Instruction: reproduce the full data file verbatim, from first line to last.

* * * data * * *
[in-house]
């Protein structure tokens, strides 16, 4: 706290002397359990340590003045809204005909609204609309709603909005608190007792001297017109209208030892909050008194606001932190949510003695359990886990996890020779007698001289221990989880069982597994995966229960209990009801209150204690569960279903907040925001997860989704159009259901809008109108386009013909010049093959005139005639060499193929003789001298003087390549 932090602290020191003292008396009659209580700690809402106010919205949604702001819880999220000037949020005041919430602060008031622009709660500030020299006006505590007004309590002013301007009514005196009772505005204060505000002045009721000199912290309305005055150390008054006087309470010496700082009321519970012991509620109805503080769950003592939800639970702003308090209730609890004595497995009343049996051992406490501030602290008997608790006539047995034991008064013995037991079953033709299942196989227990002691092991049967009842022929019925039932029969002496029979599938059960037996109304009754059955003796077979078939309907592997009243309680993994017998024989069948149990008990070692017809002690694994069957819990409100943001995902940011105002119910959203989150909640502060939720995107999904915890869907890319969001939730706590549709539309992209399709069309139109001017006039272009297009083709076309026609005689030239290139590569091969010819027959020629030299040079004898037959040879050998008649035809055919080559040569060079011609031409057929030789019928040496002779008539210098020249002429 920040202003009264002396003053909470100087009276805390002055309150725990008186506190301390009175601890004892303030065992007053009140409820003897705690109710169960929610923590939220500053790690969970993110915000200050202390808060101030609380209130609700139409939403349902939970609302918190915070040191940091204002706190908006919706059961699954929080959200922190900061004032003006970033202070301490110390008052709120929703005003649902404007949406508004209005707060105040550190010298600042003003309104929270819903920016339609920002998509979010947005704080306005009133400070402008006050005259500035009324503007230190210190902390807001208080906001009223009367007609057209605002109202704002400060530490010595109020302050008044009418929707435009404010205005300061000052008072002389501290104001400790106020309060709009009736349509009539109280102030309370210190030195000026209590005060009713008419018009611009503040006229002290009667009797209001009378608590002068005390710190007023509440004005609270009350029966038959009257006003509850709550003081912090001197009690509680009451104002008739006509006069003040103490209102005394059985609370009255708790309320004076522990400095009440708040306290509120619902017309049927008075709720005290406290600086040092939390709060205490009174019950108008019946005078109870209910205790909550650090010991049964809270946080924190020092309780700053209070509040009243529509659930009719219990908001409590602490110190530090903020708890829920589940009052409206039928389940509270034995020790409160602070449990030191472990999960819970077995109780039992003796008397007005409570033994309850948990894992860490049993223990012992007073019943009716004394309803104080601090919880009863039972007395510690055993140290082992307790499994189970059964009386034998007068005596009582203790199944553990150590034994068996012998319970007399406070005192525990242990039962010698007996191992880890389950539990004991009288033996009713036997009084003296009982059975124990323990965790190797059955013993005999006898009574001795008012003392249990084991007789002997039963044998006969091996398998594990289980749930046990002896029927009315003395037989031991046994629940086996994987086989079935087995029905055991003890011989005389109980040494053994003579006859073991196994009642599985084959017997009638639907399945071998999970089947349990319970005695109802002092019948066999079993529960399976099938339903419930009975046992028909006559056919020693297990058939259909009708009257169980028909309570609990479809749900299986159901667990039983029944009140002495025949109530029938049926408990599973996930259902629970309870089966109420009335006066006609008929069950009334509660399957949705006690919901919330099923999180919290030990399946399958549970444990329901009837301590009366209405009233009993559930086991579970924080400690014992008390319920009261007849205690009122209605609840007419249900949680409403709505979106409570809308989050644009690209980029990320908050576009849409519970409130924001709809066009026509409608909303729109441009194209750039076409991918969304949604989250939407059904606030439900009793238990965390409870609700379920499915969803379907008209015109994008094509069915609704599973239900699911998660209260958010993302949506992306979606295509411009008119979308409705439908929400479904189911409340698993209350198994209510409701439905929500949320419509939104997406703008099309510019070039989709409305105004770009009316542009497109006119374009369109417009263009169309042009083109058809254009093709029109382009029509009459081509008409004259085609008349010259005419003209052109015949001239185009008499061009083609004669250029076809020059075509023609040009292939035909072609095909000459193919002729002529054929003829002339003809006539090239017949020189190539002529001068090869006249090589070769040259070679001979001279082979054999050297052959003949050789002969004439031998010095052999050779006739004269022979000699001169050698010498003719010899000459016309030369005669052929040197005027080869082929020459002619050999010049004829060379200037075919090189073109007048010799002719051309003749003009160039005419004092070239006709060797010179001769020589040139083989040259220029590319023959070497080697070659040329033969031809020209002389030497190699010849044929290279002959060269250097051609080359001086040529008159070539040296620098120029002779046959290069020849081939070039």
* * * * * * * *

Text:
[in-house]
């Protein structure tokens, strides 16, 4: 706290002397359990340590003045809204005909609204609309709603909005608190007792001297017109209208030892909050008194606001932190949510003695359990886990996890020779007698001289221990989880069982597994995966229960209990009801209150204690569960279903907040925001997860989704159009259901809008109108386009013909010049093959005139005639060499193929003789001298003087390549 932090602290020191003292008396009659209580700690809402106010919205949604702001819880999220000037949020005041919430602060008031622009709660500030020299006006505590007004309590002013301007009514005196009772505005204060505000002045009721000199912290309305005055150390008054006087309470010496700082009321519970012991509620109805503080769950003592939800639970702003308090209730609890004595497995009343049996051992406490501030602290008997608790006539047995034991008064013995037991079953033709299942196989227990002691092991049967009842022929019925039932029969002496029979599938059960037996109304009754059955003796077979078939309907592997009243309680993994017998024989069948149990008990070692017809002690694994069957819990409100943001995902940011105002119910959203989150909640502060939720995107999904915890869907890319969001939730706590549709539309992209399709069309139109001017006039272009297009083709076309026609005689030239290139590569091969010819027959020629030299040079004898037959040879050998008649035809055919080559040569060079011609031409057929030789019928040496002779008539210098020249002429 920040202003009264002396003053909470100087009276805390002055309150725990008186506190301390009175601890004892303030065992007053009140409820003897705690109710169960929610923590939220500053790690969970993110915000200050202390808060101030609380209130609700139409939403349902939970609302918190915070040191940091204002706190908006919706059961699954929080959200922190900061004032003006970033202070301490110390008052709120929703005003649902404007949406508004209005707060105040550190010298600042003003309104929270819903920016339609920002998509979010947005704080306005009133400070402008006050005259500035009324503007230190210190902390807001208080906001009223009367007609057209605002109202704002400060530490010595109020302050008044009418929707435009404010205005300061000052008072002389501290104001400790106020309060709009009736349509009539109280102030309370210190030195000026209590005060009713008419018009611009503040006229002290009667009797209001009378608590002068005390710190007023509440004005609270009350029966038959009257006003509850709550003081912090001197009690509680009451104002008739006509006069003040103490209102005394059985609370009255708790309320004076522990400095009440708040306290509120619902017309049927008075709720005290406290600086040092939390709060205490009174019950108008019946005078109870209910205790909550650090010991049964809270946080924190020092309780700053209070509040009243529509659930009719219990908001409590602490110190530090903020708890829920589940009052409206039928389940509270034995020790409160602070449990030191472990999960819970077995109780039992003796008397007005409570033994309850948990894992860490049993223990012992007073019943009716004394309803104080601090919880009863039972007395510690055993140290082992307790499994189970059964009386034998007068005596009582203790199944553990150590034994068996012998319970007399406070005192525990242990039962010698007996191992880890389950539990004991009288033996009713036997009084003296009982059975124990323990965790190797059955013993005999006898009574001795008012003392249990084991007789002997039963044998006969091996398998594990289980749930046990002896029927009315003395037989031991046994629940086996994987086989079935087995029905055991003890011989005389109980040494053994003579006859073991196994009642599985084959017997009638639907399945071998999970089947349990319970005695109802002092019948066999079993529960399976099938339903419930009975046992028909006559056919020693297990058939259909009708009257169980028909309570609990479809749900299986159901667990039983029944009140002495025949109530029938049926408990599973996930259902629970309870089966109420009335006066006609008929069950009334509660399957949705006690919901919330099923999180919290030990399946399958549970444990329901009837301590009366209405009233009993559930086991579970924080400690014992008390319920009261007849205690009122209605609840007419249900949680409403709505979106409570809308989050644009690209980029990320908050576009849409519970409130924001709809066009026509409608909303729109441009194209750039076409991918969304949604989250939407059904606030439900009793238990965390409870609700379920499915969803379907008209015109994008094509069915609704599973239900699911998660209260958010993302949506992306979606295509411009008119979308409705439908929400479904189911409340698993209350198994209510409701439905929500949320419509939104997406703008099309510019070039989709409305105004770009009316542009497109006119374009369109417009263009169309042009083109058809254009093709029109382009029509009459081509008409004259085609008349010259005419003209052109015949001239185009008499061009083609004669250029076809020059075509023609040009292939035909072609095909000459193919002729002529054929003829002339003809006539090239017949020189190539002529001068090869006249090589070769040259070679001979001279082979054999050297052959003949050789002969004439031998010095052999050779006739004269022979000699001169050698010498003719010899000459016309030369005669052929040197005027080869082929020459002619050999010049004829060379200037075919090189073109007048010799002719051309003749003009160039005419004092070239006709060797010179001769020589040139083989040259220029590319023959070497080697070659040329033969031809020209002389030497190699010849044929290279002959060269250097051609080359001086040529008159070539040296620098120029002779046959290069020849081939070039």